Spirit of a Hero Gears Up for Latest Assist to Wounded Warriors
Critically injured veterans are buoyed by military philanthropist and his organization's 8th annual gala.
By: Richie Whitt, Dallas
From soldier. To savior.
As a member of the United States' 82nd Airborne, Rick Turner was shot in the head by a sniper in Panama. But that wasn't even the worst part of the worst day of his life. Because Turner was shot in the head ... while cradling his team member in his arms. And watching him get shot. Shot again. And dying .
"Some memories," says Turner, eyes welling and tears trickling, "they just never go away."
But instead of withering away psychologically in the wake of a traumatic event, Turner - who was saved by his Kevlar helmet - instead decided to help other military members cope with similarly horrifying experiences.
His foundation: Spirit of a Hero . Its motto: No legs. No arms. No problem.
Rick Turner and wife Tancy.
As founder and president of Spirit of a Hero, Dallas-Fort Worth's fastest-growing military nonprofit organization, Turner, 48, spearheads programs to help critically wounded soldiers that have literally sacrificed life and limb for their country. You need a hero? SOAH's annual award recipients include single, double, triple and even quadruple amputees.
"I'm not sure where I'd be without Rick," says Omar Milan of Mansfield, TX (that's him, far right, in the image at the top). Milan was SOAH's 2015 "Hero" and lost one leg, nerve functionality in the other and most of his left hand when he encountered four IEDs (improvised explosive device) in 2012. "I'd probably be in some apartment, not this house that I love. Who knows? I might not be here at all. I can't put into words how much that organization has helped me."
SOAH - which will hold its 8th annual fund-raising gala Sept. 14 in Frisco, Texas - assists its beneficiaries with everything from adaptive training fitness centers, customized homes and emotional and financial support.
The group's other main fundraiser is an annual motorcycle ride and benefit concert. The one in memory of 2018 SOAH Award was pretty amazing:
"I just felt moved to help those not as fortunate as me," says Turner. "I have PTS, my back kills me, I walk with a limp and, yeah, I got shot in the head. But, trust me, I'm one of the lucky ones. I just had to do something."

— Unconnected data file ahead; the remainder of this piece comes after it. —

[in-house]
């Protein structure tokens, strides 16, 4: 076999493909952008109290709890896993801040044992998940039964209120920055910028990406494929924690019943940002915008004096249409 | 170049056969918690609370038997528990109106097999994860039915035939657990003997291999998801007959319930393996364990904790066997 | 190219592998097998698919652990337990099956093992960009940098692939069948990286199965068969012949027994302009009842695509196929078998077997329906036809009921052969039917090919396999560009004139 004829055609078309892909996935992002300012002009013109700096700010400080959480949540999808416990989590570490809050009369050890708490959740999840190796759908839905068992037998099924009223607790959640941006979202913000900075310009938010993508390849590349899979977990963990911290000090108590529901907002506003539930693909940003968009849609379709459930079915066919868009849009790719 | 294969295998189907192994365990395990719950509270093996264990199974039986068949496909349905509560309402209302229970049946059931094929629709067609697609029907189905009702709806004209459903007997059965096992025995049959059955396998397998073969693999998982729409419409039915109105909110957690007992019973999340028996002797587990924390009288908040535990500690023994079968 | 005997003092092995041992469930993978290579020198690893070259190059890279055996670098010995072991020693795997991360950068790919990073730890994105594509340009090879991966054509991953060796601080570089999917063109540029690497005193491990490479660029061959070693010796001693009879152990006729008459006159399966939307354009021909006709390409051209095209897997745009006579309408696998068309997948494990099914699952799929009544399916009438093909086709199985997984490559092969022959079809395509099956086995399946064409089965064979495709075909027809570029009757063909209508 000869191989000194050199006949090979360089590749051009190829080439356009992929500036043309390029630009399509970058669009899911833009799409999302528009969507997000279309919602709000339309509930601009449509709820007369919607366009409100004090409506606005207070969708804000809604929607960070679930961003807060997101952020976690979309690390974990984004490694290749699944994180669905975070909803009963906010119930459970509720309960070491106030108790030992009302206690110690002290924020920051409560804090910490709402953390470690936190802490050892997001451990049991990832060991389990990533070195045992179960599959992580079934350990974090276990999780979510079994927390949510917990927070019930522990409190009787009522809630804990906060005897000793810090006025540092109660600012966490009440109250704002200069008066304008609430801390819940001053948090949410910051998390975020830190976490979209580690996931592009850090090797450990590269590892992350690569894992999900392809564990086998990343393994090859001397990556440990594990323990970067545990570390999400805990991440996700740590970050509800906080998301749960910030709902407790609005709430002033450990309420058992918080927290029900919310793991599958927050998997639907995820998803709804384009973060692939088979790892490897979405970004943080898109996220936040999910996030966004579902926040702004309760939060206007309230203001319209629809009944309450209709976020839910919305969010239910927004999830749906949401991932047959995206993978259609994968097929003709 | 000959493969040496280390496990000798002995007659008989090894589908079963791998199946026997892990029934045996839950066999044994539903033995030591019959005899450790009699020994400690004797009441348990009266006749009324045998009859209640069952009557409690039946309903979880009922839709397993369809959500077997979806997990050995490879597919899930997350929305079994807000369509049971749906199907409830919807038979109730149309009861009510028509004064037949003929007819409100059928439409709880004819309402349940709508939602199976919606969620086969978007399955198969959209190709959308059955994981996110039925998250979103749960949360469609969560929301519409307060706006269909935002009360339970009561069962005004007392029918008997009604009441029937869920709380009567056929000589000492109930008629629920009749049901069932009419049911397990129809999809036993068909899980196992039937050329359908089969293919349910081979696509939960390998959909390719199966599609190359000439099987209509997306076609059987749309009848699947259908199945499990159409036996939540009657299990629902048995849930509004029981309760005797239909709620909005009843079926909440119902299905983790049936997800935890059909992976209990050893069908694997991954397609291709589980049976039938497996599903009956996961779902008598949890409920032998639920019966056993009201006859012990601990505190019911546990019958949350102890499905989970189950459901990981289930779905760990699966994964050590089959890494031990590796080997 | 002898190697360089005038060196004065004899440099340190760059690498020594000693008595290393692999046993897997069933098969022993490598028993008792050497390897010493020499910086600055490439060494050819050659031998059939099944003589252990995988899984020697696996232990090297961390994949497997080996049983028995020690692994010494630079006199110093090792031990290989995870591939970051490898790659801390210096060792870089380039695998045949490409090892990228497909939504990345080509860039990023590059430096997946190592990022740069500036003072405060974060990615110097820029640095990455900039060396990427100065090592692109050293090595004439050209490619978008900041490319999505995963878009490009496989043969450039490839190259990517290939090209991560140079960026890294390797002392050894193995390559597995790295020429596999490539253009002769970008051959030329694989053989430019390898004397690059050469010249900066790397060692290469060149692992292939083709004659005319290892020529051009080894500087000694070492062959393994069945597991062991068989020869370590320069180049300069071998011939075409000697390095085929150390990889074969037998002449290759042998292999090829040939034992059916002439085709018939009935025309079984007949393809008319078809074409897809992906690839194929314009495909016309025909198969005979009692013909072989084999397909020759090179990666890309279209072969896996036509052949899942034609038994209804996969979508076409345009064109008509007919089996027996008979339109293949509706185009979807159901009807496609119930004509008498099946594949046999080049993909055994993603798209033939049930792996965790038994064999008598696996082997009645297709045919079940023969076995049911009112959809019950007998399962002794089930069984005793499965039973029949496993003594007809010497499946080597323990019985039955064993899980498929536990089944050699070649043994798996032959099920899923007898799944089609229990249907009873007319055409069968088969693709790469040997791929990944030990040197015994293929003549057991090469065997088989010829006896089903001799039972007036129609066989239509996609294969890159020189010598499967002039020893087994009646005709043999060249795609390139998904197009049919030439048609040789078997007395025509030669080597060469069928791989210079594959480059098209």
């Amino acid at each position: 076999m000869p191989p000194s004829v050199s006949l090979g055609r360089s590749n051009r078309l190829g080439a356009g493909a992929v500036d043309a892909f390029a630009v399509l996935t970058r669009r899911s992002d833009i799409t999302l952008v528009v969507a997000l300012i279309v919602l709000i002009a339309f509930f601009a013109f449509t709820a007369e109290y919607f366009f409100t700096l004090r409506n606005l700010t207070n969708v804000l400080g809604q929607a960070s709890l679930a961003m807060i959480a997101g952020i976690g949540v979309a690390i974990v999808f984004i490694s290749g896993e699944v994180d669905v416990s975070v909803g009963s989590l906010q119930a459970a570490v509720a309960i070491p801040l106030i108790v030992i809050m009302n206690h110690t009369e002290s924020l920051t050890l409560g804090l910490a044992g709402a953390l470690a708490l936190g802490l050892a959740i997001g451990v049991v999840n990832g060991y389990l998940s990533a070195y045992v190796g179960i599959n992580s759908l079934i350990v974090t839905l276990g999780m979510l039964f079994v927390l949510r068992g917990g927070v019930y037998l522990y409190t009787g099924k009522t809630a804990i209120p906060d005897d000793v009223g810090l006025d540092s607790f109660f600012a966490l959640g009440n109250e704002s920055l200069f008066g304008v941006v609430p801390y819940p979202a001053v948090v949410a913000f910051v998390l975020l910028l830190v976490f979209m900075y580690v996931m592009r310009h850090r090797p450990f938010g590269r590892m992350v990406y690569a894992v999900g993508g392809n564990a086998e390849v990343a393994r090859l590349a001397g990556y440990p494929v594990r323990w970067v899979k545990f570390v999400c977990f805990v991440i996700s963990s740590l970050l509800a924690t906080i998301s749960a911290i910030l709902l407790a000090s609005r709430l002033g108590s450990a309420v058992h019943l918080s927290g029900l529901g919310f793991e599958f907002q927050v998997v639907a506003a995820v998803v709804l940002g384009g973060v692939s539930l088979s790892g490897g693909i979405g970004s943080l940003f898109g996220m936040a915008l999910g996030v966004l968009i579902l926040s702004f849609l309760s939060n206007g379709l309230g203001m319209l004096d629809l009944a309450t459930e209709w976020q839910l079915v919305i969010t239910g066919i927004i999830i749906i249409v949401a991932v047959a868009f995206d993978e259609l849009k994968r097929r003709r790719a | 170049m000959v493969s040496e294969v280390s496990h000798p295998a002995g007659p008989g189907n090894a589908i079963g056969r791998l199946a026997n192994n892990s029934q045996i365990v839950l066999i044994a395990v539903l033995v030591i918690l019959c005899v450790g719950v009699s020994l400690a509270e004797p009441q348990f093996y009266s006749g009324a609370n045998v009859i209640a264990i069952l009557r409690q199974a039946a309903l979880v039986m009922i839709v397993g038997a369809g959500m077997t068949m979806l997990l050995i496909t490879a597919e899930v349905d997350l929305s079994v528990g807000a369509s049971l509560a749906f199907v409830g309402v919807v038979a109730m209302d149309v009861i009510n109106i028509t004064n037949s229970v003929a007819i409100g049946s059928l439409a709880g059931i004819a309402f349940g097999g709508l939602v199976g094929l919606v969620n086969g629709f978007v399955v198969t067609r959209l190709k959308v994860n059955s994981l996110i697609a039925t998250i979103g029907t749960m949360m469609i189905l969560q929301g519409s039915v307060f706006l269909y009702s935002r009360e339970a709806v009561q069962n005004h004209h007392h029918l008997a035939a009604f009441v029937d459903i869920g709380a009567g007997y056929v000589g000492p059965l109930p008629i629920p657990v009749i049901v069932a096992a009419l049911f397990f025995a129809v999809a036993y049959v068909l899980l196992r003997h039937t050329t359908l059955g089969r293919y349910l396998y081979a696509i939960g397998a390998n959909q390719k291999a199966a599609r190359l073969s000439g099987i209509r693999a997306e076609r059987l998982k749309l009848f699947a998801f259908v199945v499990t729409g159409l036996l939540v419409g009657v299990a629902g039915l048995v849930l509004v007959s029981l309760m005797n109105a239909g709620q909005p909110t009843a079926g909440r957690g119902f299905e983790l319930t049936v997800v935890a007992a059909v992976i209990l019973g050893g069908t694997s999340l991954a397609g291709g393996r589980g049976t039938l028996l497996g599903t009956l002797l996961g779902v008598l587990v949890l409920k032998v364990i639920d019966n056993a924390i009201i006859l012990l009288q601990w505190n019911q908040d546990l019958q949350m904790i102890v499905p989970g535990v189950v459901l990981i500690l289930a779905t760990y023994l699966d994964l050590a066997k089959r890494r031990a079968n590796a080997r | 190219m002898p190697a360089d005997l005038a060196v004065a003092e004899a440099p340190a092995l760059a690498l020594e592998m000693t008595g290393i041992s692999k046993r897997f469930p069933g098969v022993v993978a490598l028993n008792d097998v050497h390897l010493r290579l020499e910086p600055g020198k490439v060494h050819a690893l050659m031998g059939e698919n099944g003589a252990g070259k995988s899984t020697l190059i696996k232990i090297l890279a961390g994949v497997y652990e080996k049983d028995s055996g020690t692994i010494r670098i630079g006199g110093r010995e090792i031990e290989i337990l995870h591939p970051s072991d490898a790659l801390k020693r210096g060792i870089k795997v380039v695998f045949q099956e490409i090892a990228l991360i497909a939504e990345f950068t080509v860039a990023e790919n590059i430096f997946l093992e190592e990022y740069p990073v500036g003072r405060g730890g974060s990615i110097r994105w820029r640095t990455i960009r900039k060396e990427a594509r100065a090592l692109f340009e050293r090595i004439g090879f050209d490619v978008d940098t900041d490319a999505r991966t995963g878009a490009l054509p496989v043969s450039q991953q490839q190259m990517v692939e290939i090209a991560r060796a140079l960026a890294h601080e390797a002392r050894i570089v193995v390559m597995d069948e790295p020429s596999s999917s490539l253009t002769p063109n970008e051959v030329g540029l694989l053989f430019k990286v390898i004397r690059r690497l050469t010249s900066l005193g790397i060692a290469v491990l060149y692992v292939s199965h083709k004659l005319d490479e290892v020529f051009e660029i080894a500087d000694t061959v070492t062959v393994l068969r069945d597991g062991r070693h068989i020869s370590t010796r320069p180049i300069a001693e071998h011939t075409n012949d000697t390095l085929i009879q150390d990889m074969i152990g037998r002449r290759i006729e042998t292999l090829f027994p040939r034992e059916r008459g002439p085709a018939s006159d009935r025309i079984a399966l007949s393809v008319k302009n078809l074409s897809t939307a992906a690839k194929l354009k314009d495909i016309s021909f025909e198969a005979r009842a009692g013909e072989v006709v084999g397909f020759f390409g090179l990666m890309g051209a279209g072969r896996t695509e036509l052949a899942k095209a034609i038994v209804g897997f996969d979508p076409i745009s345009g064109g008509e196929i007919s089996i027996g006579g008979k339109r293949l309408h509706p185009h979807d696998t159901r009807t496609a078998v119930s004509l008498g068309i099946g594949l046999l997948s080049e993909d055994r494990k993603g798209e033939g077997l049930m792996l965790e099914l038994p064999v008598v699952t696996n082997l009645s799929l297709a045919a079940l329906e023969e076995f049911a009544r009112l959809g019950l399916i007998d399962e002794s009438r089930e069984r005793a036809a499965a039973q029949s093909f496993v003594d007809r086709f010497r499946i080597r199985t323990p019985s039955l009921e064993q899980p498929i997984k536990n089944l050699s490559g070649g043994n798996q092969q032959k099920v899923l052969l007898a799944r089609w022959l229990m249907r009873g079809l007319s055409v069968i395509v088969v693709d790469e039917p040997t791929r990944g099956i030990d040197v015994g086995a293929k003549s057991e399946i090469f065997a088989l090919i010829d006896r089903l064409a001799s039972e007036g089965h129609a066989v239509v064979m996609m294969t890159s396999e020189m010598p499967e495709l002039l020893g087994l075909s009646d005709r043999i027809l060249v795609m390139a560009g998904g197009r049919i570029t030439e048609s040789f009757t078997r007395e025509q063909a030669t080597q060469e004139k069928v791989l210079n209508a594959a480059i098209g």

One of the things he's done is provide hope. And one very special reunion.
THE STORY OF MAN AND MAN'S BEST FRIEND
Through blood, sweat and gears, SOAH's annual motorcycle rides have raised almost $1 million for DFW veterans. But the story that stands out involves one man ... and man's best friend.
Brian Aft of McKinney, TX, was on routine foot patrol in Kajaki, Afghanistan in 2011. By his side, beloved bomb dog and trusted partner, "Buckshot." Sensing IEDs in an irrigation ditch, the two leaped over it to the other side, only to land on another mine.
The resulting explosion blew off both of Aft's legs above the knees, and inflicted life-threatening injuries to Buckshot.
While rehabbing for two years at Walter Reed Hospital, Aft often inquired about his dog. Repeatedly, he was told only that Buckshot had been "retired." Back home in Texas, Aft attempted to mitigate the pain and depression by abusing drugs.
After another surgery and a checkup back in D.C., he was slumped in his wheelchair in a hallway, slowly nibbling the only "food" he could choke down - ice chips. He looked up to see a 3-star General, who offered a refill.
"Son, I'd be honored to help any way I can," he said.
Replied Aft, "I just want my dog back."
The latest to deliver the heartbreaking news, the general explained that hundreds of thousands of dollars are invested into bomb dogs and that "the military doesn't just give them away, medically retired or not."
The soldier who lost his legs will never find his dog.
So the next time you begin to utter some shallow, first-world whining, allow Aft to blind and mute them with his unique ray of sunshine. Often when he exercises at Adaptive Training in Carrollton, he wears a T-shirt depicting shattered stick figures: Combat veteran. Some assembly required.
Jokes Turner, "He's accepted his fate and makes the best of it. What else you gonna do?"
Answer the door, for starters.
A month after his brief interaction with the general at Walter Reed, Aft received a visitor at his Collin County home. It was a woman in uniform, flanked by two soldiers.
"Corporal Brian Aft?" the woman said. "Sign here."
Confused but intrigued, Aft pushed for more information.
Announced the woman, by way of official government proclamation, "You, sir, are now in sole possession of $196,000 worth of retired military equipment." The order was signed by the 3-star general.
"Things are great. I've got my wife, family, my friends and I've got Buckshot," says Aft. "I'm not sure what in the world I could complain about?"
(Rick as Forrest Gump and Brian as Lt. Dan, Halloween 2018)
THE MARINE IN NEED BECOMES HERO
SOAH further wowed Aft's world, naming him its 2017 "Hero." Turner's crew totally remodeled Aft's backyard, transforming it from a wasted space with hilly, uneven terrain into a leveled playground friendly to both dog and wheelchair. There's a patio. An arbor. Shade trees. Flower beds. An outdoor grill and refrigerator. And when the neighborhood initially balked at the extensive renovations, Turner and SOAH intervened and got the project approved.
"I'm unbelievably appreciative," says Aft. "Rick did it all. I'm out there every day with Buckshot and my other dogs. Can't put a price on something like that."
Says Turner, again tearing up, "That right there - makes it all worthwhile."
We hear stories about our veterans being homeless, hopeless. It's nice to tell one with a relatively "happy" ending.
Brian (center) and Rick (to his right) promote the motorcycle ride.